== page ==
In case you are ever taking a walk in the woods and see some orange-ish mushrooms, here is how to tell if it is a chanterelle or if it will make your butt bleed. (To be fair, it will be the chafing from toilet paper abrasion due to frequent toilet visits that will cause bleeding, not the fake chanterelles, but that doesn’t sound as dramatic)

First off, chantys are a medium to dark golden color. But so are the two look-alikes that you should not eat so do not go on just color. Chanterelle mushrooms have what is known as false gills. Gills are those things on the underside of the cap easily seen on mushrooms you get from the store, they look like the fins on your air conditioner compressor. But chantys do not have regular gills, they have this wavy stuff that goes partway down the stem. This is the best way to tell a chanty from the non-chanty.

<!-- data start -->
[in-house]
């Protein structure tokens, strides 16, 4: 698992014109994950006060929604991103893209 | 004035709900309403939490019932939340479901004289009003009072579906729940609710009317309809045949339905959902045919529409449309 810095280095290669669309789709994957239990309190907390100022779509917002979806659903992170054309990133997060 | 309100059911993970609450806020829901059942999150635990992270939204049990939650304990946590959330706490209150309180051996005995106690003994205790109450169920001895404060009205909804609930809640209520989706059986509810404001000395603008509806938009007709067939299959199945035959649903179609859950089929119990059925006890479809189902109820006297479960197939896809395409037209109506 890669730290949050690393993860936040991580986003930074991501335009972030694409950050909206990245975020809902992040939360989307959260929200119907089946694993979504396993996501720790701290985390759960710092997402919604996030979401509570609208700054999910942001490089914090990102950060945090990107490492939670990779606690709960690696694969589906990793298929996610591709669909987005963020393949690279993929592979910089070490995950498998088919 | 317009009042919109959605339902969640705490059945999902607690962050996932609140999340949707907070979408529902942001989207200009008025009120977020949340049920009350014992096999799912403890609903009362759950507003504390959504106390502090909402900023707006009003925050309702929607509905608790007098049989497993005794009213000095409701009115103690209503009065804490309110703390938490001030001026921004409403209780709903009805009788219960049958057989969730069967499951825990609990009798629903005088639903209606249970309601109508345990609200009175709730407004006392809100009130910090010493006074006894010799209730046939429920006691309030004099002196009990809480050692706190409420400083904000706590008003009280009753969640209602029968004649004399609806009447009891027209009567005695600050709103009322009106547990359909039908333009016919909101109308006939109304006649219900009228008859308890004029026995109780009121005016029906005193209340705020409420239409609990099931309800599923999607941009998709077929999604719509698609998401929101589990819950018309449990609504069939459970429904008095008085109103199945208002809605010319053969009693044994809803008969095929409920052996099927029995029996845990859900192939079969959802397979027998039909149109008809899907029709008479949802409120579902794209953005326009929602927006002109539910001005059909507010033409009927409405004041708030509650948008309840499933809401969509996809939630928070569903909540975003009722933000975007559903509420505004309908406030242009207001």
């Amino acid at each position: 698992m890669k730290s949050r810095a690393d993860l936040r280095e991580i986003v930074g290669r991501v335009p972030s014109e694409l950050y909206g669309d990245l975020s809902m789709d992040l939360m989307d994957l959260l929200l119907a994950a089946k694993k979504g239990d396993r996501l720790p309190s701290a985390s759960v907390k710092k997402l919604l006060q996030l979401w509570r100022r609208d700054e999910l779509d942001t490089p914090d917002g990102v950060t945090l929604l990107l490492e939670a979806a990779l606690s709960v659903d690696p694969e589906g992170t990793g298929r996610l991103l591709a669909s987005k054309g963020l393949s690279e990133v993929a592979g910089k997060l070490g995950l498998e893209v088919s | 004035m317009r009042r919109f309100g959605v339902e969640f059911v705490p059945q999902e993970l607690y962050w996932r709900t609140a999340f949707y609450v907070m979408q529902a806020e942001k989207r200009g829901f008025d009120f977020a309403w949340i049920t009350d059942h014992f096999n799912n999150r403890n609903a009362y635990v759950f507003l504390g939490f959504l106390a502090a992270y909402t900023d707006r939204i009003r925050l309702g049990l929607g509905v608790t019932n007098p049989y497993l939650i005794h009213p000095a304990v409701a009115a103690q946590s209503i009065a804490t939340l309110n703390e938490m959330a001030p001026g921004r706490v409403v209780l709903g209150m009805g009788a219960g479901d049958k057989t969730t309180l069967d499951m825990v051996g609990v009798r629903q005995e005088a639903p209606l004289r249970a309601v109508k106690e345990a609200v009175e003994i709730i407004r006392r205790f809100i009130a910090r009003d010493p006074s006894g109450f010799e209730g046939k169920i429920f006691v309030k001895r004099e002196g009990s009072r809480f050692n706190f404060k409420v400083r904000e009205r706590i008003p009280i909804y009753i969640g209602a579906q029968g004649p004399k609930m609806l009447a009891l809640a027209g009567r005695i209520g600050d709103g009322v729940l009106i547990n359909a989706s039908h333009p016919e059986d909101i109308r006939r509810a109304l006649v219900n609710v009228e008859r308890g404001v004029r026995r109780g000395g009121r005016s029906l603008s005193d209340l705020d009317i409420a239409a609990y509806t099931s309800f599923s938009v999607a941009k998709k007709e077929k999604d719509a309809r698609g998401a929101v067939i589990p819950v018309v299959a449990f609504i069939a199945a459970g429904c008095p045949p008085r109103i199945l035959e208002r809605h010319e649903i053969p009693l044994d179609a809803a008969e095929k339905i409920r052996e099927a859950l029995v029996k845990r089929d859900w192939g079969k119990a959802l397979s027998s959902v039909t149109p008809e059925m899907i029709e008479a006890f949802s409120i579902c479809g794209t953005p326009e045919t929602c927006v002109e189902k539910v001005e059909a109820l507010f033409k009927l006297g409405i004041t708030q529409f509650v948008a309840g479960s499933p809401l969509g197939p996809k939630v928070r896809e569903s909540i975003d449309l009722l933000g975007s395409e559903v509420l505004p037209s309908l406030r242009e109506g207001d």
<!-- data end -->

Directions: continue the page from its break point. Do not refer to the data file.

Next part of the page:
False gills on chanterelle mushroom
Chanterelles come in different sizes but all have false gills.

Additionally, chantys grow singly, not a big mess of ‘shrooms like some fungus beehive. They also grow on the forest floor, not on trees or rotting logs, because they have a relationship with the trees. This relationship is called mycorhizal and it means the fungus and the tree roots hook up.

Now, I know what you are thinking. How to tell the real chanterelles from those butt bleeders? Good question! Those butt bleeders are commonly called Jack-O-Lanterns or Omphalotus olivascens, I call them omphas for short. First off, they won’t kill you, just give you terrible diarrhea for a couple of days. That is much better than some amanitas making you get a liver transplant, if you live at all. So how to tell the ompha from the chanty? Simple! Ompha has gills. Check it out.

Chanterelle on left, Ompha on right. Wavy false gills go partly down stem versus true gills that stop at stem.